Bedsheets come in a variety of colors and fabrics, from greys to reds to blues. So do bath towels. You may have a variety yourself, or you may know someone who keeps a pop of color in their linens.
But when you go to a hotel, there’s not often a lot of variety. The comforter may be colorful, but the sheets and towels are almost always white—a bright, high-wattage white. Considering the fact that hotel whites see a lot of wear, it’s a curious choice. And while it may make it easier to spot bedbugs, that’s hardly the reason why.
Hotels like to use white sheets because they can quickly and easily communicate cleanliness. Imagine climbing into a bed with darker sheets. You may wonder about things you can’t see. With white, you’re assured the sheets have been freshly-laundered.
It wasn’t always like this. The Westin chain is credited with popularizing the white motif in the 1990s. The decision bucked the trend of hotels using colored sheets. But Westin felt they could improve the room by making the small change.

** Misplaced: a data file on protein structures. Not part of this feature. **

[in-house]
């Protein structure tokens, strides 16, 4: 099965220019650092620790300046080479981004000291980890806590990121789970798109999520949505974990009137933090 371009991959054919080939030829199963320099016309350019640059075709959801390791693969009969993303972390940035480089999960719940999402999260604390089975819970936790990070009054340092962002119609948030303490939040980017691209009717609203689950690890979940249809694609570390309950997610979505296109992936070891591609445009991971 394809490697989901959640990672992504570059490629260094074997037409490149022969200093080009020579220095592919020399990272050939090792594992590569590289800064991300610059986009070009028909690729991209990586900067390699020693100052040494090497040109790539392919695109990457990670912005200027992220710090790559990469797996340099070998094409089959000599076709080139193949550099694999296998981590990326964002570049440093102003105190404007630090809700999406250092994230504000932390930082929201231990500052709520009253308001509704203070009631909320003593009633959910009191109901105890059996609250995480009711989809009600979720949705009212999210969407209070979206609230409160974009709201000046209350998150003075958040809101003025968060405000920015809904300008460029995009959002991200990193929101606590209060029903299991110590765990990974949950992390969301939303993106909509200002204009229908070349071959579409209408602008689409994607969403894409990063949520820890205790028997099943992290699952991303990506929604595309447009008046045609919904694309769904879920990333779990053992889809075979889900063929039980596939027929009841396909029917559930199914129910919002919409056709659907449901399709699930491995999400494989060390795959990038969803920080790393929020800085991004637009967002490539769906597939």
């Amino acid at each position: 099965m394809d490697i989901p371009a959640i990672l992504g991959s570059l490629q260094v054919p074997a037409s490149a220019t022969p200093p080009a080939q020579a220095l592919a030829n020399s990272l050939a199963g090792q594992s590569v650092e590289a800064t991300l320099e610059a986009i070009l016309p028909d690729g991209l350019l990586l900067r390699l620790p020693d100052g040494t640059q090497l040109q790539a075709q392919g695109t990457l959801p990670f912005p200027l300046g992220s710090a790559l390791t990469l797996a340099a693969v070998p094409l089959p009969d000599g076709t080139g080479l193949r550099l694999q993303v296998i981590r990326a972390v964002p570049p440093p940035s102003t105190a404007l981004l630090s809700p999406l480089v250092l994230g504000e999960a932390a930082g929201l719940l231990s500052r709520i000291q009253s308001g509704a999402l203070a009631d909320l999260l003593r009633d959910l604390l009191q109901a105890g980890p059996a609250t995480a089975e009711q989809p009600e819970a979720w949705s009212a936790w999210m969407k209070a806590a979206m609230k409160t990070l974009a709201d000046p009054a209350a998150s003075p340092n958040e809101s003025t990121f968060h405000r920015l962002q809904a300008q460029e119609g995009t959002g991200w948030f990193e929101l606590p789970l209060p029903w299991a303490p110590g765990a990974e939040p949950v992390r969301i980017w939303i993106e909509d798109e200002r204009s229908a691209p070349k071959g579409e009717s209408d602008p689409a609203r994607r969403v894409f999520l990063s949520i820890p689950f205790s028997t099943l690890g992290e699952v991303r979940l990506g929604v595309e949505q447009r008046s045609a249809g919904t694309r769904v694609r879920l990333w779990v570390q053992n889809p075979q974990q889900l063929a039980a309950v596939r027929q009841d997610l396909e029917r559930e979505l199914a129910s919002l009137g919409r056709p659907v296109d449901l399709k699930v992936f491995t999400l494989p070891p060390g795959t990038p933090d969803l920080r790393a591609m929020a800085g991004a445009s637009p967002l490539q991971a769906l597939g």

“The all-white bed created this halo effect,” Erin Hoover, former vice president of design for Westin and Sheraton Hotels, told HuffPost in 2014. “People thought a room had been renovated, even if it was just the bed that had been changed. It had a huge impact.”
From a logistical standpoint, white sheets also make cleaning easier. Instead of having to keep colored sheets separate, both sheets and towels can be thrown into the same wash without fear of colors running.
As for why hotel whites are so vibrant: Hotels make use of the latest in laundry technology, including ultrasonic machines that can break down stains. They also utilize multiple wash cycles. So while you can certainly pick up white sheets for yourself, the "halo effect" is something you probably need to make a reservation for.
[h/t Reader’s Digest]